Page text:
I Can’t Breathe

Posted by Dan | Posted in Blog, Mental Health | Posted on 20-03-2014

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When a friend asked me to be his best man, this was the first thought to go through my head:1795529_530268430422636_1035407866_n

“If I say yes, that means I can’t kill myself until at least next June otherwise they’ll be really inconvenienced.”

I genuinely contemplated turning down the offer for that sole reason. I knew I could handle all the other commitments; I also had no particular plan or desire to commit suicide, but this should give you an idea of how high up the idea was on my list of possible future activities.

Although I’ve never directly attempted suicide, the thought has entered my mind more times than I suspect is healthy. It’s almost always because of my inability to let things go: I still feel guilty, ashamed and embarrassed about (barely) getting into trouble as a child; unkind comments from a decade ago still sting and resonate with chimes of overthinking and overanalysing, leading me to conclude I am spectacularly hated and deservedly so; friendships which ended abruptly haunt my dreams and paralyse my idle time with regret.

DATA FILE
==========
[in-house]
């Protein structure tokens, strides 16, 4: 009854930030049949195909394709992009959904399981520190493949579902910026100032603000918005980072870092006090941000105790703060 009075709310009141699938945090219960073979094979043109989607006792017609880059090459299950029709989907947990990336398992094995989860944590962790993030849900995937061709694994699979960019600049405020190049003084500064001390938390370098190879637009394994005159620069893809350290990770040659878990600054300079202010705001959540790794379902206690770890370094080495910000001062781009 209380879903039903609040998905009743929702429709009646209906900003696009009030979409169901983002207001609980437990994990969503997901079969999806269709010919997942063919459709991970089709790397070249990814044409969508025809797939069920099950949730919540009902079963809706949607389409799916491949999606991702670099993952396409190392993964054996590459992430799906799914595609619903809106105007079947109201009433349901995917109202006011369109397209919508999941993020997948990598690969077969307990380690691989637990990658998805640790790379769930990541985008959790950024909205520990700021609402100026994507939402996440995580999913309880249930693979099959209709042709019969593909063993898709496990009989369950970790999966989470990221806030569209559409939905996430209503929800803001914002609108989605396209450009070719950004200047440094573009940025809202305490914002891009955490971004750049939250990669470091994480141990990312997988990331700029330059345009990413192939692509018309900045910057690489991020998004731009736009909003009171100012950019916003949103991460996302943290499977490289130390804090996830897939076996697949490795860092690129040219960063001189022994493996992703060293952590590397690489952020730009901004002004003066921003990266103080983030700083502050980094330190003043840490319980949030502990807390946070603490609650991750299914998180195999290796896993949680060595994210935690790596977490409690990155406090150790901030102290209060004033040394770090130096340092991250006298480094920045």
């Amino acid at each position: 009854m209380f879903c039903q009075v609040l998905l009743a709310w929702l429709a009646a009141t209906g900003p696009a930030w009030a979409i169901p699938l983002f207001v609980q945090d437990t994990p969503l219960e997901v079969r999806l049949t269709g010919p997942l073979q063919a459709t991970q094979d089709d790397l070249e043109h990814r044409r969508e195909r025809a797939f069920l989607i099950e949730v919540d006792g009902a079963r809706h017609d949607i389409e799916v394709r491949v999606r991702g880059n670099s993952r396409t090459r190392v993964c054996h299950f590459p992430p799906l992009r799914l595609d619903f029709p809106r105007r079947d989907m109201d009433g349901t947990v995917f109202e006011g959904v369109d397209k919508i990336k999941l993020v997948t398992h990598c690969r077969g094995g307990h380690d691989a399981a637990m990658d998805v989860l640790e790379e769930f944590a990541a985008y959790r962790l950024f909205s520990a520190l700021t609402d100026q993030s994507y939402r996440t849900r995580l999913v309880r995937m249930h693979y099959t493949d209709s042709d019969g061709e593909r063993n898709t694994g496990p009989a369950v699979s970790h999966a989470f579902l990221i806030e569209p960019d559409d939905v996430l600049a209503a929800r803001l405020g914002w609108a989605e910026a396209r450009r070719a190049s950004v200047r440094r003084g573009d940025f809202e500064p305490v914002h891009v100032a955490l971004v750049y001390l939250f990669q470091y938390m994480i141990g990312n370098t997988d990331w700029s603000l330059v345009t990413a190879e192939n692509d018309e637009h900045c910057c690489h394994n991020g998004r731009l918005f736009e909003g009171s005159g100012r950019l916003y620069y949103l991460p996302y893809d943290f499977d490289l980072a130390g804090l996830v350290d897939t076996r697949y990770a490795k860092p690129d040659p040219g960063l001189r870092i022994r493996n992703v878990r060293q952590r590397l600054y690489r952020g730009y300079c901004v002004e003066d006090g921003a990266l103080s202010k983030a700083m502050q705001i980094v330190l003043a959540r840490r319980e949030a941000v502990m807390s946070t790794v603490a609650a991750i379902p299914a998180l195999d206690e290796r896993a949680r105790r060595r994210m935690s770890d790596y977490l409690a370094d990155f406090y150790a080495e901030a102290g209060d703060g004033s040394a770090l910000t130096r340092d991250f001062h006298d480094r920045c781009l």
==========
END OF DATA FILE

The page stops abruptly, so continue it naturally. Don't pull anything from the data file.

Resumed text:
I think of my mind as a rucksack I’m forced to permanently carry. Every negative thought, every bad experience, every worry, is another rock added to my pack. There is no way to empty the rucksack, and I’m lucky if I get to set it down for a few minutes each day. It gets heavier when I’m alone and is worst of all when I lie down.

My brain is constantly overheating from too much everything. I think what it ultimately boils down to, be it depression, anxiety, autism, whatever… is a lack of filters for my thoughts. There is just too much in the world, with new content being added every second. Too many stories to immerse myself in: too many books, films, TV shows, games. Too much culture to consume — let alone process — it all. I am consistently overwhelmed.